BY SARAH MADGES
I am often asked, “What are you going to do with all of those?” in regards to my ever-amassing collection of notebooks.
The tone people adopt when they ask me registers as an accusation, or a warning that they’re going to turn me in to the reality show Hoarders’ producers and stage a televised intervention. True, the amount of notebooks I’ve accumulated makes moving daunting (the journals, both blank and filled-in, take up at least four standard file boxes, and are heavy). But these bound batches of scribbles mean the world to me. Because it isn’t just the words that matter — the content ranging from teen angst to amateur poetry to higher ed revelations — but the format. The tangibility. The way the words look on the page. The way my handwriting sometimes forms tight serpentine ribbons or grows looser and larger when tipsy or tired or both.
The materials matter; even the notebook choice tells a story. Moving chronologically, my notebooks upgrade in quality from flimsy composition notebooks (Harriet the Spy-grade Meads) or one-subject college ruled notebooks I also used for high school Trig, to those ubiquitous ribboned moleskines, or Germany’s analogue, the Leuchtturm, or even the notebook in which I composed this draft—a Stamford Notebook Co. lizard embossed cobalt beauty handbound in England.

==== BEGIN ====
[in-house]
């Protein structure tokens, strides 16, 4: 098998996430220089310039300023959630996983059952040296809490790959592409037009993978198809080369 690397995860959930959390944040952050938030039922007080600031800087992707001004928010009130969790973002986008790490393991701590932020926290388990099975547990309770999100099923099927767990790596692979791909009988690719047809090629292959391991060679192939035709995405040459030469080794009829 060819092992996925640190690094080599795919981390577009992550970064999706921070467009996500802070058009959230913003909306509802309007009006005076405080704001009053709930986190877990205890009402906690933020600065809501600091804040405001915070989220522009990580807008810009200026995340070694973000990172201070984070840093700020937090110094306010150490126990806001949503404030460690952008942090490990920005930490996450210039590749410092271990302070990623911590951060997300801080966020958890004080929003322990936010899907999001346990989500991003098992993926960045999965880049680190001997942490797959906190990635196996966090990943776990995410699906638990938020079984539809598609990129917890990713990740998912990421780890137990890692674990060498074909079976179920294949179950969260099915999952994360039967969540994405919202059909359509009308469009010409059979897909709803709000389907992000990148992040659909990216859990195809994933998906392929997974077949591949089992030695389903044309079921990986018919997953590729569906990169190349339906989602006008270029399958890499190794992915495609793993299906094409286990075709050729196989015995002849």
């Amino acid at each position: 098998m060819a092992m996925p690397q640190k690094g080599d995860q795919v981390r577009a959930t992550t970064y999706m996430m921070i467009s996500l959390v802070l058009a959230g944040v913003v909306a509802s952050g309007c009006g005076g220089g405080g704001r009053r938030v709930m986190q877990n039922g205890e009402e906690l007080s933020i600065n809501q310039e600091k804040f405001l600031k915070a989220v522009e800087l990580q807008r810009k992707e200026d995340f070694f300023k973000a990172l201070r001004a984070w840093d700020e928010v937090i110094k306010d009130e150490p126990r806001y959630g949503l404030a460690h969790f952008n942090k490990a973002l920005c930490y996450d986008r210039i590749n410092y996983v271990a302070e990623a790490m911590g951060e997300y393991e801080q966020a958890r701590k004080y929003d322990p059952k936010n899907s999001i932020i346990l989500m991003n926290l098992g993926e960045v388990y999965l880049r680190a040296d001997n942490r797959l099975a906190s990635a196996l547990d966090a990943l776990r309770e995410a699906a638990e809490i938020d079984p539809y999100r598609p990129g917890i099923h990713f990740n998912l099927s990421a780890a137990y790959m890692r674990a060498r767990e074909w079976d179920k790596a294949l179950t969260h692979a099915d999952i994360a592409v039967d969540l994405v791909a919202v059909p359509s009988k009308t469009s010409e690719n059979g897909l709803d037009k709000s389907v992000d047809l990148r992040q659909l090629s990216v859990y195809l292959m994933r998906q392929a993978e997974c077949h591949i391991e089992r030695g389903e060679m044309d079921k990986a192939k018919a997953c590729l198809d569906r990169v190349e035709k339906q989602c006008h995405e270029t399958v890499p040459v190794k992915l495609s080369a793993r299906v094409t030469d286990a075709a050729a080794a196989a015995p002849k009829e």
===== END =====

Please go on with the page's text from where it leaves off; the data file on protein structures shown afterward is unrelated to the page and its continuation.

The medium change means a few things: 1) I moved up one ladder rung in the service industry and could afford nicer products, 2) I was starting to take myself seriously as a writer, and each double-digit-$ notebook was an investment in that continued pursuit 3) other people were taking me seriously as a writer, and gifting me nice notebooks for holidays 4) I realized the paper quality, brightness, and thickness, all contributed to the actual look of the text.
I began to appreciate the aesthetic of each individual journal entry, independent of the actual written content.